The Making Of: Dizzy


The tale of how the Oliver twins got into the videogame industry is one of those Britsoft yarns, comparable to the one about Gremlin starting up above a computer shop or Peter Molyneux and Les Edgar kick-starting the development of Populous after receiving free Amiga hardware that should have gone to Torus, not Taurus. The brothers, recent purchasers of a BBC Micro, entered a competition on a Saturday morning kids show (“Isla St Clair, Tommy Boyd, Jeremy Beadle,” remembers Andrew Oliver) to design a videogame. They won – being the only ones to send an actual game rather than a design idea drawn in crayon – and later sold Gambit to Acornsoft for £200.

Spotting the money-making potential of videogames, Andrew and Philip spent the next year bashing out coin-op clones and educational software for a variety of budget publishers, initially on the BBC and later on the Amstrad 6128. Then in September 1985, the twins attended the first ever ECTS, where they met Richard and David Darling. The future Codemasters founders were setting up on their own and needed freelance programmers. “One of their lines was, ‘If you write a game for us we’ll give you £10,000,’” recalls Philip Oliver. The catch was, it had to be out by Christmas, so the brothers rushed home and wrote flip-screen platformer Super Robin Hood in six weeks. It sold 100,000 copies.

It was during work on the brothers’ next Codemasters title, Ghost Hunters, that Philip started fiddling around with the basic character design that would lead to Dizzy. As he explains, “I was sitting there working on the star of Ghost Hunters, drawing his face, and I had three pixels high, four pixels wide and four colours. You can’t be too creative with that, so I just got bored and started sketching ideas. It occurred to me that what we really needed was for the player to get empathy with a character, and the only way that would happen is if they could actually see the face. So I thought, ‘I’ll blow the face up, so it becomes the whole character’. So we did the face as big as possible – we could print something like 32 pixels wide by about 48 pixels high, and still move it around fast. And of course once you’ve done that, there’s no point in trying to create a realistic human – you’ve just got to create a cartoon character. So we drew on eyes, a mouth and nose, stuck some feet on. Arms are always expressive so we stuck them on, too. And that’s it really… it literally took half an hour to come up with the Dizzy design.”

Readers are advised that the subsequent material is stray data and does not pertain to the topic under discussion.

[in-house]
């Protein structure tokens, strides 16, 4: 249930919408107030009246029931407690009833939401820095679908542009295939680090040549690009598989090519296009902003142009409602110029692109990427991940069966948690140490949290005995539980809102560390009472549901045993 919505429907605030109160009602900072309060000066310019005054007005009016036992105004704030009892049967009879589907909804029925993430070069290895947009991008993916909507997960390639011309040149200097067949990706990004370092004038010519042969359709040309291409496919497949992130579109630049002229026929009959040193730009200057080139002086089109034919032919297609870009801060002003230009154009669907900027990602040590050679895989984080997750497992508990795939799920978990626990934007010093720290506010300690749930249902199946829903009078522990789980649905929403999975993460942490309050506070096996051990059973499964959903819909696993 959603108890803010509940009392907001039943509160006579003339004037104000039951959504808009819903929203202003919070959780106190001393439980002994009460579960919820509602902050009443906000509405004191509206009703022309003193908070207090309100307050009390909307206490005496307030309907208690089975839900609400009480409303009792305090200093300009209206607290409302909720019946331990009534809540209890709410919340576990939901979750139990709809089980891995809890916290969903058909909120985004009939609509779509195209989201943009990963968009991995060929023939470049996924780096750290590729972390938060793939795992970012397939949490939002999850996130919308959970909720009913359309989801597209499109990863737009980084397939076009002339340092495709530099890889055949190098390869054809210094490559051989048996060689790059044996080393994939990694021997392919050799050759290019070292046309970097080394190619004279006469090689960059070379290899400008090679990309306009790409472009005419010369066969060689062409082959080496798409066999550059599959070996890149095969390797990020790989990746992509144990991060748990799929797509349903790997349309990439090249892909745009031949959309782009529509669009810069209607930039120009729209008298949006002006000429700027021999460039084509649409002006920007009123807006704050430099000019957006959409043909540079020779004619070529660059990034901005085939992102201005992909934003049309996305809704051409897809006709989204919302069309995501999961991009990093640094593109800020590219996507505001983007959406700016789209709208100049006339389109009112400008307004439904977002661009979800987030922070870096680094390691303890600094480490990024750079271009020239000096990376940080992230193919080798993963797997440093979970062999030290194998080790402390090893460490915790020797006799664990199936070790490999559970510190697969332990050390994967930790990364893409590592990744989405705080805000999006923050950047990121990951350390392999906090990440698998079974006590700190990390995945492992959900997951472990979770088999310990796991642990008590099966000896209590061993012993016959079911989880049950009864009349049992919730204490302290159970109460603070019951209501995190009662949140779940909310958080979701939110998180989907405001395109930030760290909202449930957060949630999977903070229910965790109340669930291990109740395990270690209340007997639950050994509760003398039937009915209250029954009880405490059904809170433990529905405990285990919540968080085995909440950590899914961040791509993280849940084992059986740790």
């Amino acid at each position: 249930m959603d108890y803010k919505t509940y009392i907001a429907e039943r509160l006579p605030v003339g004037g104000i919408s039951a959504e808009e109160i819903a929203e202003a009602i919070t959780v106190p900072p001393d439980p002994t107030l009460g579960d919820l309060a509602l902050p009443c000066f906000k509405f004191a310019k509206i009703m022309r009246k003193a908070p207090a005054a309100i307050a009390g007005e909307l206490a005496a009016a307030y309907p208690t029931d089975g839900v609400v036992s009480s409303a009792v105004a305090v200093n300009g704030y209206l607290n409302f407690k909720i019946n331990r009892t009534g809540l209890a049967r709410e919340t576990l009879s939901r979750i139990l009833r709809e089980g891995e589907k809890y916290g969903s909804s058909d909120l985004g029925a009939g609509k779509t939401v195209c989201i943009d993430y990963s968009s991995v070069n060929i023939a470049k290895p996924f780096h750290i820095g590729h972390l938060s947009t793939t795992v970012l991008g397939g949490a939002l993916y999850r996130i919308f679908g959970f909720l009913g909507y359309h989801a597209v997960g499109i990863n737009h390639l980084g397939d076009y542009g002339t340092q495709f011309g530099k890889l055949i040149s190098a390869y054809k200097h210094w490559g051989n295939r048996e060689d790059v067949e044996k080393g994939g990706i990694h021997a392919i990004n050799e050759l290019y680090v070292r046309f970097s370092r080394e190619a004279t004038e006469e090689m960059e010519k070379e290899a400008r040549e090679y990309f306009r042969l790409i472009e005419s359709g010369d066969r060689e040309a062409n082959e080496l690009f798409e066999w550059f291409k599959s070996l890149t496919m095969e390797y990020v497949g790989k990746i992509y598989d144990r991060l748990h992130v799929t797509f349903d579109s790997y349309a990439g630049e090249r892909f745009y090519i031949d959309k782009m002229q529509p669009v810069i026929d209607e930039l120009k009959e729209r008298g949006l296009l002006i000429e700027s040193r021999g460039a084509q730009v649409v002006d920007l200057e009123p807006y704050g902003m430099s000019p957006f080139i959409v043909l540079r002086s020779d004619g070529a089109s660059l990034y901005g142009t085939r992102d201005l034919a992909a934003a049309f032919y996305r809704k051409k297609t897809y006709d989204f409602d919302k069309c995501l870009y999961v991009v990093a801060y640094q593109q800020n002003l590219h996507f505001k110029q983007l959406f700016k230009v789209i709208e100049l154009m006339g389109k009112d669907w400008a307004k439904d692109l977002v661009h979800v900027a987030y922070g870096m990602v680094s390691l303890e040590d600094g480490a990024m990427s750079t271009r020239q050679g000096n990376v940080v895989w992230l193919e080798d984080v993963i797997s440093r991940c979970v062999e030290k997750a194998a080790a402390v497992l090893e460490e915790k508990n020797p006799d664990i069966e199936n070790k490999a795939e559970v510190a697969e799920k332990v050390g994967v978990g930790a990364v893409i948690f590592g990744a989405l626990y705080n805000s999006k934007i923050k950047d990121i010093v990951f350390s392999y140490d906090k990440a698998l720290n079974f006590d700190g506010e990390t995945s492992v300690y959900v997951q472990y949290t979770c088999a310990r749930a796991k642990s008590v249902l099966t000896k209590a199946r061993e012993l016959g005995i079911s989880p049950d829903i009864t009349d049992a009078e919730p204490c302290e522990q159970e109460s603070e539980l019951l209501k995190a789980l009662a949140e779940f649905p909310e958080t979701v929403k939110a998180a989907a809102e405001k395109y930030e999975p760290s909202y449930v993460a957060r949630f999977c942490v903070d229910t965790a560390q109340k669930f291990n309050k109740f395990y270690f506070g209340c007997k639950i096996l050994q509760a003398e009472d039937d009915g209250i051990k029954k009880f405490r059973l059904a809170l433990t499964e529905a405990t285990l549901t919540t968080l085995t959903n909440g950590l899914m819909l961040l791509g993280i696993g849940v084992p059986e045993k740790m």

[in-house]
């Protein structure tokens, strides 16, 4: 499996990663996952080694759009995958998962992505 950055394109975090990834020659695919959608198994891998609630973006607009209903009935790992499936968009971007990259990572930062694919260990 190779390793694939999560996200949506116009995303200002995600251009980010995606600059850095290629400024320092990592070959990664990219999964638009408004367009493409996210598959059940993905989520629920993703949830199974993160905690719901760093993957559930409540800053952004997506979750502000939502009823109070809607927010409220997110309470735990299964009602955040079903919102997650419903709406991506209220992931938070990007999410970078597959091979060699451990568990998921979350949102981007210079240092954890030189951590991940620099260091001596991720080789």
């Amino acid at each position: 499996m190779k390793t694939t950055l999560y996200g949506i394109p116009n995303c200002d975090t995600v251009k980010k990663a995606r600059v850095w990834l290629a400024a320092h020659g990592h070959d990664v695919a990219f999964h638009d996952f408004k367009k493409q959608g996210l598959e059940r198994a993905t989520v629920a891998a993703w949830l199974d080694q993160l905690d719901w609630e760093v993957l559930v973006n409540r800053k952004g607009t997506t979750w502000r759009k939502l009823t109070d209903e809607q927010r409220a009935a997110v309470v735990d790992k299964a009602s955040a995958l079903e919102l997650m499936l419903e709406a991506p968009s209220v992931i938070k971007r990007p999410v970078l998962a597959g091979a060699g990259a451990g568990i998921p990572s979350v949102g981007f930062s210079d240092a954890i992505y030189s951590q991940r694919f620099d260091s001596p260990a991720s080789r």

Ghost Hunters went out with a more realistic human protagonist, but the twins wouldn’t let their egg-shaped character go. They started imagining a game universe to suit the character. This creative freedom was a luxury of the haphazard way in which Codemasters worked at the time. In the early days, development staff were employed on a freelance basis, which usually meant single-man teams designing and writing games from home. On top of this, coders were responsible for managing their own projects. As Andrew puts it, “They never actually commissioned anything specific and we’d never get advances. You wrote games and gave them finished masters.”

With Dizzy, Philip and Andrew set out, rather ambitiously, to create “the ultimate cartoon adventure.” As unapologetic popularists, they wanted to capture a mass audience – which at that time was mostly young and inexperienced with technology. So they hit on the idea of theming a character-based puzzle/platform/adventure game around fairytales. “They’re rich and varied, and everybody all over the world knows them,” asserts Philip. He continues, “Our basic mechanic for the gameplay was to pick up an item and take it to where it can be used. Obviously, people had done that before, but they’d always done it with keys and doors, and if you make everything logical it becomes extremely boring.” So these real-world devices were replaced with fairy tale systems. A magic bean, dropped in the right place, would grow a beanstalk to provide access to a high platform; an impassable giant rat could be coaxed away by playing a pipe borrowed from the Pied Piper. Simple yet charming and, as would become clear, hugely effective.

The production process behind the game was uniquely slick for the time. Says Philip, “We split backgrounds and foregrounds, so one of us did scenery and one would take all the moving characters. Don’t ask about music, that was just a complete bodge.”

By now the Spectrum was a much bigger market than the Amstrad, so Dizzy was developed for Sinclair’s system. The brothers hated the squidgy keyboard, though, so they wrote the game on their Amstrad, getting an electronics expert friend to design a rudimentary serial cable capable of streaming data to the Spectrum via the printer port. “All we actually typed on the Spectrum – after writing a little load routine in ten lines of Basic – was LOAD “”,” claims Andrew. “Then we put a tape in and that fired up the download software. Both machines were running Z80, they were very similar. They had slightly different graphics formats, but because we were generating the graphics inside a little editor we just put some options in to save out in both Spectrum and Amstrad formats.”

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